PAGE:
We use cookies on this website. See how you can control your settings.

About us | Sitemap | Links | Accessibility | Copyright | Contact us | News | Video | Kidneypedia | Kidney disease | Kidney treatment | Patient lifestyle | Research |
Treatment Options

For most people with mild CKD (stages 1-3) treatment will consist of adopting a healthy lifestyle and taking some medications to control their blood pressure and prevent their kidneys from getting worse.

If your CKD progresses to stage 4-5 you will need to start thinking about the treatment options available for kidney failure.

Read our guide to living with early stage chronic kidney disease (PDF 4Mb)


Choosing the treatment option that's right for you

Peritoneal Dialysis

peritoneal

The flow of fluids in the peritoneal dialysis process.

Peritoneal dialysis is a process that removes the waste products from your blood by using the peritoneal membrane in your abdomen as a natural filter.

How does it work?
A small, soft, plastic tube, called a catheter, is inserted into your abdomen. This allows dialysis fluid to be drained in and out of the peritoneal cavity.

Waste products are passed from your blood, across your peritoneal membrane, and absorbed into the dialysis fluid. When the fluid is drained out again it takes waste and extra fluid out of your body.

Dialysis is happening all the time because there is fluid in your abdomen until the next 'exchange'. The fluid needs to be changed regularly. This can be done either by hand four times a day and is known as CAPD or by a machine overnight, known as APD.

Are there different types of PD?
There are two types of PD:
Continuous Ambulatory Peritoneal Dialysis (CAPD) and Automated Peritoneal Dialysis (APD).
 
Learning how to do PD takes as long as you need. This is usually about five days. It can be done:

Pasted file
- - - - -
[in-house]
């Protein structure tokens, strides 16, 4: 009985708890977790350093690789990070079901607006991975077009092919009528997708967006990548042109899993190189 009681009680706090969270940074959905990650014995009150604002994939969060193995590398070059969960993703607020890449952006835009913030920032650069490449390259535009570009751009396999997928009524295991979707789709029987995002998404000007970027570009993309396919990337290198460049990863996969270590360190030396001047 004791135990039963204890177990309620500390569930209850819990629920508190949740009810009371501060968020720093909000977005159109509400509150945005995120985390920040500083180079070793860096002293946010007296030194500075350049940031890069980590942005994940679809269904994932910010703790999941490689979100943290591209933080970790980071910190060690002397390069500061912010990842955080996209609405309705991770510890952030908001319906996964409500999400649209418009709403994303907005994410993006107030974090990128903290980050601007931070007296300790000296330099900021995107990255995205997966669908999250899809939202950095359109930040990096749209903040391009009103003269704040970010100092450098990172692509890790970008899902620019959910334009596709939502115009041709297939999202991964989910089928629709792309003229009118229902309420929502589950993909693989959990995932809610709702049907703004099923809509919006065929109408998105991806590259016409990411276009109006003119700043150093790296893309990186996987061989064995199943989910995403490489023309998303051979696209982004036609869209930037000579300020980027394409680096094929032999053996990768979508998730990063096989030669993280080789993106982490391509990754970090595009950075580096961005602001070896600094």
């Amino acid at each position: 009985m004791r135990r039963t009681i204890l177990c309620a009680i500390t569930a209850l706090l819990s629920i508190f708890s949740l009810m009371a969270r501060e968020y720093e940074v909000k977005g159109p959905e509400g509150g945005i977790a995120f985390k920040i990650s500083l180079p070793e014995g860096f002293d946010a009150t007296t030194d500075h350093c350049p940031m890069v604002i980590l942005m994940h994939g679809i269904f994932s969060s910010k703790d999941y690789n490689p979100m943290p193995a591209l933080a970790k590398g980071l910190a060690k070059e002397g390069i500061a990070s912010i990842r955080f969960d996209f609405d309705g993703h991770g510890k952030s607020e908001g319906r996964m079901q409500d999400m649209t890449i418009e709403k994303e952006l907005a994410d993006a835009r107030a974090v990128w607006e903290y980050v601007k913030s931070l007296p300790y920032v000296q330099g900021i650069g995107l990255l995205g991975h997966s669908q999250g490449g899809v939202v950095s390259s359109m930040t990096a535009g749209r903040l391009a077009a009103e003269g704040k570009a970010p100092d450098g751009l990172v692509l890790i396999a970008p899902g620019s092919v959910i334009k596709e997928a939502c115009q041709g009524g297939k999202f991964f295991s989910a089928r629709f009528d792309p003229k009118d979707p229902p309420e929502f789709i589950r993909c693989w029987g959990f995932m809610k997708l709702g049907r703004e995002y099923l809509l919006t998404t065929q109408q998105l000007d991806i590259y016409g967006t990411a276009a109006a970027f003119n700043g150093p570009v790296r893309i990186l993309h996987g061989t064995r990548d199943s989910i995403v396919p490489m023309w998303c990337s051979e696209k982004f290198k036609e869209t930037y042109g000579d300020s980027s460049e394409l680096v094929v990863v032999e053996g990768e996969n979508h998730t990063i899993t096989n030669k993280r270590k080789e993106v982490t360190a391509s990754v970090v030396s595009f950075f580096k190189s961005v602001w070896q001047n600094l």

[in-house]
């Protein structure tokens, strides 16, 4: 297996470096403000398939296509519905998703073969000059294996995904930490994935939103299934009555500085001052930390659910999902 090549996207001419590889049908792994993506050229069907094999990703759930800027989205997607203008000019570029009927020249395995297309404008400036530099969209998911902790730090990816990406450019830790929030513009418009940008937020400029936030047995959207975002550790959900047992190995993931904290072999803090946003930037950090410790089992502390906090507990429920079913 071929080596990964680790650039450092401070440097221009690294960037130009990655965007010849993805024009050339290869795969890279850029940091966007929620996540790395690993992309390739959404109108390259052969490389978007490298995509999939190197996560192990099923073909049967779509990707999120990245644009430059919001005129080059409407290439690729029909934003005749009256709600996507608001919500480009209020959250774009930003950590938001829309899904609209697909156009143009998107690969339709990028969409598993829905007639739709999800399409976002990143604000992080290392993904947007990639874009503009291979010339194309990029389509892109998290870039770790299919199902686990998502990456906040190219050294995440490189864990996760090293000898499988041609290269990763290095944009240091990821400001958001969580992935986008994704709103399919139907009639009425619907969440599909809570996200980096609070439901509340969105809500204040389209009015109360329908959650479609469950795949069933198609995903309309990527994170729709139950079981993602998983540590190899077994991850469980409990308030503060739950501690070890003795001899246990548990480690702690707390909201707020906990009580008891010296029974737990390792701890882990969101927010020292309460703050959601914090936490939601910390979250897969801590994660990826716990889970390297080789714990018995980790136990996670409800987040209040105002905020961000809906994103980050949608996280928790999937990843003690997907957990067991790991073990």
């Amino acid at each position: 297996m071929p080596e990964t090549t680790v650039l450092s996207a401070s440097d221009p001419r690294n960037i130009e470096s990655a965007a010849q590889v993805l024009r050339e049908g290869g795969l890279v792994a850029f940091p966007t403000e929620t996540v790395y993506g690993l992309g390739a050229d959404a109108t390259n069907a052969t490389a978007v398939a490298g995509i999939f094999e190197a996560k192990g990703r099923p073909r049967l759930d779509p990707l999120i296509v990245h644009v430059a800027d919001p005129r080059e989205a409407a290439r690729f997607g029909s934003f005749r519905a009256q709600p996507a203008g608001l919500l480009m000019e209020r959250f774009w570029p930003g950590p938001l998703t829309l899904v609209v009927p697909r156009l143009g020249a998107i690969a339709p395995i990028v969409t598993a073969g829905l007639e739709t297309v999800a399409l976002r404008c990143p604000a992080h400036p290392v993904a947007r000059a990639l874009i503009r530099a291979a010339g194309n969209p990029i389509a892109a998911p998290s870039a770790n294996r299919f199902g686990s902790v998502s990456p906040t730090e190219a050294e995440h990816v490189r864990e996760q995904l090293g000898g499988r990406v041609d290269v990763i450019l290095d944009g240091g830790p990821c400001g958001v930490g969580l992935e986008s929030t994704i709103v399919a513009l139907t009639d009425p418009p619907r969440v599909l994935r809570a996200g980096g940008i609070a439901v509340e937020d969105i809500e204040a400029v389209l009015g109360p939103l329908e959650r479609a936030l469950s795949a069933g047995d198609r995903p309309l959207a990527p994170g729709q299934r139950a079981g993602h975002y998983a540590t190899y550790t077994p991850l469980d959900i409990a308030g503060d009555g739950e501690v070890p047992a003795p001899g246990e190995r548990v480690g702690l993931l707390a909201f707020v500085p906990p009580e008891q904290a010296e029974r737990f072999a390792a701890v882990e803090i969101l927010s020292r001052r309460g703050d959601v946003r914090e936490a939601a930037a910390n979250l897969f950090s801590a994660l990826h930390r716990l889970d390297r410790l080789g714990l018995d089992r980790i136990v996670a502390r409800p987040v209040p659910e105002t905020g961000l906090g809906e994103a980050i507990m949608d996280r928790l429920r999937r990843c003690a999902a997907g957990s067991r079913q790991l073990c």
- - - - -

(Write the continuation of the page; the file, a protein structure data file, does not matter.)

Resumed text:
• at the hospital.
  • in your own home.
  • at a training centre.
Is any surgery involved?
Yes, you will need a small operation to put the catheter into your abdomen. Many people stay in hospital overnight, but you might be able to go home the same day.

Does PD hurt?
It might seem uncomfortable at first as you get used to having fluid in your peritoneal cavity. The fluid is warmed to body temperature so you should not feel it going into your body.

Can I go swimming?
Yes, swimming is a good form of exercise. However, it is better that you swim in a chlorinated pool as the sea and rivers can be contaminated.

Can I have a bath?
To reduce the risk of infection, it is better to shower rather than bath once you start PD.

 
Why PD may be right for you
  • You do not have to come into hospital to do your dialysis. You will only need to come to the clinic for check ups.
  • You should be able to fit dialysis in around family, social and work life.
  • It is similar to the way your kidneys work because it is happening all the time. This means that what you eat and drink is not as restricted as with haemodialysis.
  • Supplies can be delivered to most places.
  • It is fine to exercise while on PD. However, we advise against any heavy lifting or contact sports.
  • If you choose APD you dialyse overnight instead of during the day, making it easier to fit around work and leisure.
Why PD may not be right for you
  • PD needs to be done every day. You need to be able to build this into your life.
  • You will need a clean, dry area to store supplies, which take up about the same space as a single bed. This could be a spare room, a large cupboard, a shed or a garage.
  • PD may not be suitable for you if you:
  • have had major surgery on your abdomen.
  • have bowel disease such as diverticulitis, colitis or are very overweight.
  • live alone and need significant support.
  • do not have a permanent address.
  • If you choose CAPD you will need to be flexible in your daytime activities so that you have time to do four exchanges.
What are the possible complications with PD?
  • The main complication is peritonitis, which is an infection of the peritoneal membrane, the lining of the peritoneal cavity where the fluid sits. You will be shown how to reduce the risk of peritonitis and what to do if you think you have it.
  • Occasionally you might get an infection where the catheter comes out of your abdomen, known as the exit site. This can usually be treated successfully with antibiotics.
  • Sometimes people have problems draining the fluid out of their body, but you can be taught how to deal with this.
  • In a small number of cases an abdominal hernia might happen because of pressure caused by the dialysis fluid. If this happens you will need a small operation to repair the hernia.